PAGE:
Documentary

British cinema has often been at the forefront of the form, with directors such as John Grierson and Humphrey Jennings paving the way for documentary in the early 20th century. This collection captures the breadth of British documentary, from re-imagined archive material to an exploration of Bhangra and Bangla, dive into some of Britain's most revered and little-known documentaries.

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  • The London Nobody Knows

    James Mason takes us through the unfashionable areas of London. From the gentlemen's lavatory at Holborn station to Bedford Theatre, to Chapel Market this psychedelic documentary does well to retrace the steps of Geoffrey Fletcher, the author of the film's source.

  • The Big Melt

    A special commission as part of the 100 years of Stainless Steel celebrations, The Big Melt is a feature-length elegy to the men and women who toiled in Sheffield's steelworks and a hymn to Britain's proud industrial past. Working together, Sheffield's own musical hero Jarvis Cocker and acclaimed...

  • I'm British But...

    Before she hit the big time with Bend it Like Beckham, Gurinder Chadha made this fascinating documentary on what it meant to be a young British Asian in the 1980s. The young people interviewed are from across the UK; the common thread is that they see it as home, but their differing views about w...

  • London

    The first in Patrick Keiller’s highly imaginative trilogy of psycho-geographic journeys charts a trip through (and history of) London, as undertaken by our unseen narrator (Paul Scofield) and his companion, Robinson.

  • From the Sea to the Land Beyond

    This fascinating and moving film by award-winning director Penny Woolcock is a lyrical portrait of Britain's coastline, created through an exquisite combination of evocative archive footage - drawn from the BFI National Archive - and stirring music. Brighton-based band British Sea Power set the c...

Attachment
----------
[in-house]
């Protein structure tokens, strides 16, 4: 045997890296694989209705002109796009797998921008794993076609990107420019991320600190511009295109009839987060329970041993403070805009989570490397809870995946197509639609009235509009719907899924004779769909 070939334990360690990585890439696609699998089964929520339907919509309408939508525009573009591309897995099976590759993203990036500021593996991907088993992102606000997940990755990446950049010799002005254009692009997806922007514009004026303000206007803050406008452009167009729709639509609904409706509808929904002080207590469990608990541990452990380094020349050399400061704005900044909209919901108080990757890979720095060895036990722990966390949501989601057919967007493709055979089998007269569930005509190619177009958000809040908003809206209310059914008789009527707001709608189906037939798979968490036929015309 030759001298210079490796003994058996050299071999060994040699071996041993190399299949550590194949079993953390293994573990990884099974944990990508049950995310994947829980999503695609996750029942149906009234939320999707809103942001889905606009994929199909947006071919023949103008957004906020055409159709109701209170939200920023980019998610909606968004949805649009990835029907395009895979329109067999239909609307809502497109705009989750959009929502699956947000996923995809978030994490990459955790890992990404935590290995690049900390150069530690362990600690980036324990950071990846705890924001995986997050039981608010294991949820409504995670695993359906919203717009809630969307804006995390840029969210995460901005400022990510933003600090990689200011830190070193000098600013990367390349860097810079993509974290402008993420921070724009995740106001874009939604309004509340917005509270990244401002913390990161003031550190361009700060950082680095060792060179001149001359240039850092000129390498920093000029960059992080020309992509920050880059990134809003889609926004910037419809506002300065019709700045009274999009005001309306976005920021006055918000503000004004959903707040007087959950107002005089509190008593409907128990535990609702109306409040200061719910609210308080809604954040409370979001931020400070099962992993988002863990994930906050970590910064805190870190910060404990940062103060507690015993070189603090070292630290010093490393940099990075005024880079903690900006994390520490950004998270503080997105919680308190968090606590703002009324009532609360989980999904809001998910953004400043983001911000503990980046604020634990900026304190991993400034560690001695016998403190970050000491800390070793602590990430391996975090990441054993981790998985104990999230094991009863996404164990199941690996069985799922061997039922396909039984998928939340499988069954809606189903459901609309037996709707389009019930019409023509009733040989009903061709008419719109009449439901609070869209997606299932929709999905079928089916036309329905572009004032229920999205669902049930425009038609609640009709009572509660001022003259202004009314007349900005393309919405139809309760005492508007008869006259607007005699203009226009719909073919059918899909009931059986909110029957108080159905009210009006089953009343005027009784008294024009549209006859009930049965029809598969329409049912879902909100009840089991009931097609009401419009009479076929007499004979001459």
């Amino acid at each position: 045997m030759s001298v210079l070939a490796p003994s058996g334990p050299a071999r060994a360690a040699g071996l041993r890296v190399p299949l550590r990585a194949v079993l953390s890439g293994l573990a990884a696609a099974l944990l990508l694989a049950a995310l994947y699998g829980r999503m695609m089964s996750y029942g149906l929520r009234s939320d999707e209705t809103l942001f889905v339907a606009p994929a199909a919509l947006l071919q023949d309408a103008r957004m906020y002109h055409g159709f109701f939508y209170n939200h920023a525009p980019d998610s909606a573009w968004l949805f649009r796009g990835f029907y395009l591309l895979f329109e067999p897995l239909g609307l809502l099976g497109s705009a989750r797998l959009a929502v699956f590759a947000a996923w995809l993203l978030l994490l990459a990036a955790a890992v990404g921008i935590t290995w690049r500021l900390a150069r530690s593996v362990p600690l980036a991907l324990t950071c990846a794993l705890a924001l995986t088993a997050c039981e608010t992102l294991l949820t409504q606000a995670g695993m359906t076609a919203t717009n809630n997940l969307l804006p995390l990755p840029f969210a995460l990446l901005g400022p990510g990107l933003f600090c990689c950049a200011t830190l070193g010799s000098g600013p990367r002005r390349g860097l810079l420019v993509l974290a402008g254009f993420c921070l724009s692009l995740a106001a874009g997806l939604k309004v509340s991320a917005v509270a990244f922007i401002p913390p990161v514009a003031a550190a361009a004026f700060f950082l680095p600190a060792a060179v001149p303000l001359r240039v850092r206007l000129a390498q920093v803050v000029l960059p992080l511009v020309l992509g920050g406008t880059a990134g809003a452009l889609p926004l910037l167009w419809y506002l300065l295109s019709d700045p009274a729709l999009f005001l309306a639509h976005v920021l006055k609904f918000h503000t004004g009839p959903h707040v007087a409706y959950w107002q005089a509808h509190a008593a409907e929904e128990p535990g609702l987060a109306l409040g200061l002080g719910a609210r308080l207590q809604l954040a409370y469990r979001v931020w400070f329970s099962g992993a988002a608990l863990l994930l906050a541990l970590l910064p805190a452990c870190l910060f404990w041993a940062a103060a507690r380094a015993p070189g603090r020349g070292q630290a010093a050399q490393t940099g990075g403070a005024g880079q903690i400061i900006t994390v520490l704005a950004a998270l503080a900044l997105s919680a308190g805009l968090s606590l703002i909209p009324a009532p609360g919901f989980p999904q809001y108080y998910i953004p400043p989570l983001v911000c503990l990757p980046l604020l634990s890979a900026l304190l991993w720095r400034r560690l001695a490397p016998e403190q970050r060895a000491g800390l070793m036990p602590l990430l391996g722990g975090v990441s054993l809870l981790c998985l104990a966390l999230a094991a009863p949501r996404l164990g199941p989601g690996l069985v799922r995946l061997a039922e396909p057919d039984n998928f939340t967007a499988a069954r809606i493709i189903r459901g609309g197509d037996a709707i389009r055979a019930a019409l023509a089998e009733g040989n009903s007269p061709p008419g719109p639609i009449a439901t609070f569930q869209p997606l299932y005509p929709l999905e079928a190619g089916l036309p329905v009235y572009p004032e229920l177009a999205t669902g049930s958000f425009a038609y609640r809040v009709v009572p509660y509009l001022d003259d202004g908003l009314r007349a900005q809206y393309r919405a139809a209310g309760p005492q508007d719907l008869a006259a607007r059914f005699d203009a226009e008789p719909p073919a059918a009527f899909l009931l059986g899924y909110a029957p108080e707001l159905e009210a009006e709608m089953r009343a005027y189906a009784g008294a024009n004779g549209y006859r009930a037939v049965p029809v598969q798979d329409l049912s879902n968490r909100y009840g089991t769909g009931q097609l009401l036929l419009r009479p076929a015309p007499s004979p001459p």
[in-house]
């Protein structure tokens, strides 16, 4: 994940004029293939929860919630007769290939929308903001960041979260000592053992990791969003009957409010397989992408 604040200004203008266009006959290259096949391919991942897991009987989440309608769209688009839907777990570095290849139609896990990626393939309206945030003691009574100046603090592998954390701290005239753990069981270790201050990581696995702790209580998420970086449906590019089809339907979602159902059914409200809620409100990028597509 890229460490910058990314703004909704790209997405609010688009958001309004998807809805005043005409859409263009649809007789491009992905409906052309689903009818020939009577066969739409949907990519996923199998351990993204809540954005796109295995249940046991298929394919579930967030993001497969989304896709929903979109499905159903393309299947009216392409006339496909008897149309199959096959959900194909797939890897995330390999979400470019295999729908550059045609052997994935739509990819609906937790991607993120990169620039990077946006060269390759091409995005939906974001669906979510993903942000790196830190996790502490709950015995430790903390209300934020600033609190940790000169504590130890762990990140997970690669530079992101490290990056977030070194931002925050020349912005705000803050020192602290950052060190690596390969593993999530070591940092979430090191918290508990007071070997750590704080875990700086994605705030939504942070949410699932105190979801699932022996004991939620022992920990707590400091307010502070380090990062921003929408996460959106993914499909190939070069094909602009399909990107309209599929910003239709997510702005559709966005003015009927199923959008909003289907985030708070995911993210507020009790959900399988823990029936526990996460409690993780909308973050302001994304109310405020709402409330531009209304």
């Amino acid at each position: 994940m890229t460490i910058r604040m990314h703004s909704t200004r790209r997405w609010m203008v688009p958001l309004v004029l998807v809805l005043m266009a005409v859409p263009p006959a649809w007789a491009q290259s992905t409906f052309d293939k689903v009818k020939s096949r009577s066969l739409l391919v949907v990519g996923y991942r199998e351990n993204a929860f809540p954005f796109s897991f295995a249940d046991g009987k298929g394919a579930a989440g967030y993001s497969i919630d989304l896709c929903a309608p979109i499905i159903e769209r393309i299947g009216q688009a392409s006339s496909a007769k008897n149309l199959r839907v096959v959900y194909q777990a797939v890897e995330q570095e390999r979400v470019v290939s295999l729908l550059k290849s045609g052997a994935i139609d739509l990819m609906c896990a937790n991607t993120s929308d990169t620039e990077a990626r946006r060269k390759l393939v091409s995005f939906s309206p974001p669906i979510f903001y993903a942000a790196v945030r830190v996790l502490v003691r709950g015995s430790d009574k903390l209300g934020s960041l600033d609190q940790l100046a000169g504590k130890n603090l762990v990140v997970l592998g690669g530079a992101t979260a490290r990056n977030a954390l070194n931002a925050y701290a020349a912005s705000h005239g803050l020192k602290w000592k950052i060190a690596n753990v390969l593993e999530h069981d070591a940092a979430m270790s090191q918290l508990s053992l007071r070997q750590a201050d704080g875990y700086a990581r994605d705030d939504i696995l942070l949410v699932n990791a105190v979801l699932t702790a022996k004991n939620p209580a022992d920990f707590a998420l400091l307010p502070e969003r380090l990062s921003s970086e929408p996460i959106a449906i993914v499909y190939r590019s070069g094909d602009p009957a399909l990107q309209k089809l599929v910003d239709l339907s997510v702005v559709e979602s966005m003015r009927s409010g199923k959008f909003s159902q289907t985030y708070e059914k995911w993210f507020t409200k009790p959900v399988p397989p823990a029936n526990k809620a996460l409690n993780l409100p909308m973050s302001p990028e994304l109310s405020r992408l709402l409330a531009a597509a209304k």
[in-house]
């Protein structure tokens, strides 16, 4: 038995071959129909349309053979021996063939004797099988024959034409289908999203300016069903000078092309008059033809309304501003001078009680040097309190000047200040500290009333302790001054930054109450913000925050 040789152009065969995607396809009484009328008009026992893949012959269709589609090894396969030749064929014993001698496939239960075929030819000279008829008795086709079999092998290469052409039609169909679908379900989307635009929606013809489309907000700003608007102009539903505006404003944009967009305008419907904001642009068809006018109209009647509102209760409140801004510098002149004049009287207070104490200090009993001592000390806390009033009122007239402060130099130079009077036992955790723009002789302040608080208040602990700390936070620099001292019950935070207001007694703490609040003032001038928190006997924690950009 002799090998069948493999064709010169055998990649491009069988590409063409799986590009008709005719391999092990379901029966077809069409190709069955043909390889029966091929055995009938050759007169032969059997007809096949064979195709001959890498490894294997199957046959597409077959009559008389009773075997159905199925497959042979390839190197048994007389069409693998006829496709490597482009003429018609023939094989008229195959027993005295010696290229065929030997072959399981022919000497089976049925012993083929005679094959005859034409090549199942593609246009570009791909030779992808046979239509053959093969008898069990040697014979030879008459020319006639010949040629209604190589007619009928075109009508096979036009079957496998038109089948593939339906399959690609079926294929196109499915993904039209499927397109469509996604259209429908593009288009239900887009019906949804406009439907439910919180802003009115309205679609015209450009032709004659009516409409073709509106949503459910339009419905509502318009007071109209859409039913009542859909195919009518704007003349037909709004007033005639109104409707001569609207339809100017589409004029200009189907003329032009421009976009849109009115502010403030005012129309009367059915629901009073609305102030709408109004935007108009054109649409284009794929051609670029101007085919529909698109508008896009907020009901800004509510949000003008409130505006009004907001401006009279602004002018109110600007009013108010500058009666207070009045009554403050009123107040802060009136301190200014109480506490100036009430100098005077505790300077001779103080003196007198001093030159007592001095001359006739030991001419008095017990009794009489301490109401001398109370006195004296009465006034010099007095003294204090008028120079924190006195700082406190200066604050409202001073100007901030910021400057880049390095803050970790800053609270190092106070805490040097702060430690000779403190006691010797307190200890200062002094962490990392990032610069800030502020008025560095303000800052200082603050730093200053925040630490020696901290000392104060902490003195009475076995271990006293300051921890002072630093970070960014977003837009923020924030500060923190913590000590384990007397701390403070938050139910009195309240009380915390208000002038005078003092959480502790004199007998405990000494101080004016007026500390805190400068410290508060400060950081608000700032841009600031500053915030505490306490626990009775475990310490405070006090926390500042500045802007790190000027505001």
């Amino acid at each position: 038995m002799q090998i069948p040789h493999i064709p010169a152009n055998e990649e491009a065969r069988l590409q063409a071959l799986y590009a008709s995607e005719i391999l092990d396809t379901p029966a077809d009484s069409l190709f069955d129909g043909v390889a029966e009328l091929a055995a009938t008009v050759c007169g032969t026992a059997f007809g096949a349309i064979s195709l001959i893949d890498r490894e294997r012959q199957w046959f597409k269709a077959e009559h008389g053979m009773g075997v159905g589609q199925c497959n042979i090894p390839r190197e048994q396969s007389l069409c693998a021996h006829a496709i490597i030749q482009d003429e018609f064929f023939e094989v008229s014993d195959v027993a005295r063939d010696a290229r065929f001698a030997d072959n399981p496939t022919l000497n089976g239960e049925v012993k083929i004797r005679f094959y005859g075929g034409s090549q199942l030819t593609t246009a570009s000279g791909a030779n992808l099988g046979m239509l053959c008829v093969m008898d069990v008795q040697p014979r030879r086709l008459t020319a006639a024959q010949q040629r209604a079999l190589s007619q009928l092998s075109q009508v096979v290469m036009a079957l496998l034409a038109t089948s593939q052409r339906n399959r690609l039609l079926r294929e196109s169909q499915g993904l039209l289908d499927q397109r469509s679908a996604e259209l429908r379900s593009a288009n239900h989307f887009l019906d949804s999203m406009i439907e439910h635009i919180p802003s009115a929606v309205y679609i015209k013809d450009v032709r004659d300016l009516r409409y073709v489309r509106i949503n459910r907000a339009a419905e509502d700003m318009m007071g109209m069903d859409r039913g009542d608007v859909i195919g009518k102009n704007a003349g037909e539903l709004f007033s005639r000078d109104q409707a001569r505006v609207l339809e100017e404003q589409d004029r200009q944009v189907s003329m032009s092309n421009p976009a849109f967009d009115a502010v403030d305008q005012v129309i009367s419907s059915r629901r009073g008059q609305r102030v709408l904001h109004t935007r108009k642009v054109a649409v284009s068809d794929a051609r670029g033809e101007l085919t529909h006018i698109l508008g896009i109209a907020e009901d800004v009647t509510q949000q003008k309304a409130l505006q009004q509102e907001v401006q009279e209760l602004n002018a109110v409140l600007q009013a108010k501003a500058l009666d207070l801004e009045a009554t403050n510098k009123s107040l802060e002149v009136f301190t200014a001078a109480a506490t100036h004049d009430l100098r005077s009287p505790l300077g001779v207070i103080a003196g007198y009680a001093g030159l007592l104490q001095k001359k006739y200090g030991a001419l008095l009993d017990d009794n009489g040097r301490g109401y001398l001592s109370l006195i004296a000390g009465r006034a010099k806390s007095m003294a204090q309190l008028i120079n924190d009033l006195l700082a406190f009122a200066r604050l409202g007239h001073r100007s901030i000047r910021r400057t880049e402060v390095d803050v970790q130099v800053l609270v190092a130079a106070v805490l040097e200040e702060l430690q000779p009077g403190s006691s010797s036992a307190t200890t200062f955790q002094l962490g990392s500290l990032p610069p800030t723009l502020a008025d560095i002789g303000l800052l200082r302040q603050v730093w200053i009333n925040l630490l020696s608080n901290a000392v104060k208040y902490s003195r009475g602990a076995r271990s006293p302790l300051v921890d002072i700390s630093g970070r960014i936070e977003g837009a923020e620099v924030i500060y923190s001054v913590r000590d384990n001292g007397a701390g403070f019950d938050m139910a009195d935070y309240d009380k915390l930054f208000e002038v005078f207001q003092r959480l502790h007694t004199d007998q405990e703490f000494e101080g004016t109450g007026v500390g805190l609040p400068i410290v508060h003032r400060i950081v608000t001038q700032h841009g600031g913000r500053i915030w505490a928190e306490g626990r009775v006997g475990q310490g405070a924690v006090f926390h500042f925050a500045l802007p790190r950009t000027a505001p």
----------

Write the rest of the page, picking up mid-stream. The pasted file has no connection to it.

• Elstree Story

    Charismatic Dam Busters star Richard Todd hosts a whistle-stop tour of the enduring film studio, from the silent era to the first British feature talkie - Hitchcock's Blackmail - and on to Technicolor musicals. Unusual for the time, this 1952 documentary has behind the scenes footage and rare cli...

  • Above Us the Earth

    Independent Welsh filmmaker Karl Francis uses amateur and professional actors to explore the community impact of the 1975 closure of the Ogilvie Colliery in the Rhymney Valley, a few miles from his family home. Critical of the National Coal Board and the trade unions, the film focuses on the frac...

  • Robinson in Space

    Robinson in Space again finds Patrick Keller pushing the limits of British cinema to fascinating degrees with a rewarding and unparalleled pay-off. Robinson and his unseen companion, a narrator voiced by Paul Scofield, have been commissioned to investigate the 'problem' of England. The journey ta...

  • Robinson in Ruins

    Newly released from prison Robinson has been haunting the Oxfordshire countryside with a cine camera. Film cans and a notebook are later discovered. Shot during the 2008 financial crisis, this film-essay is a fictional account of a real project. Inspired by the work of Karl Polanyi, the film unse...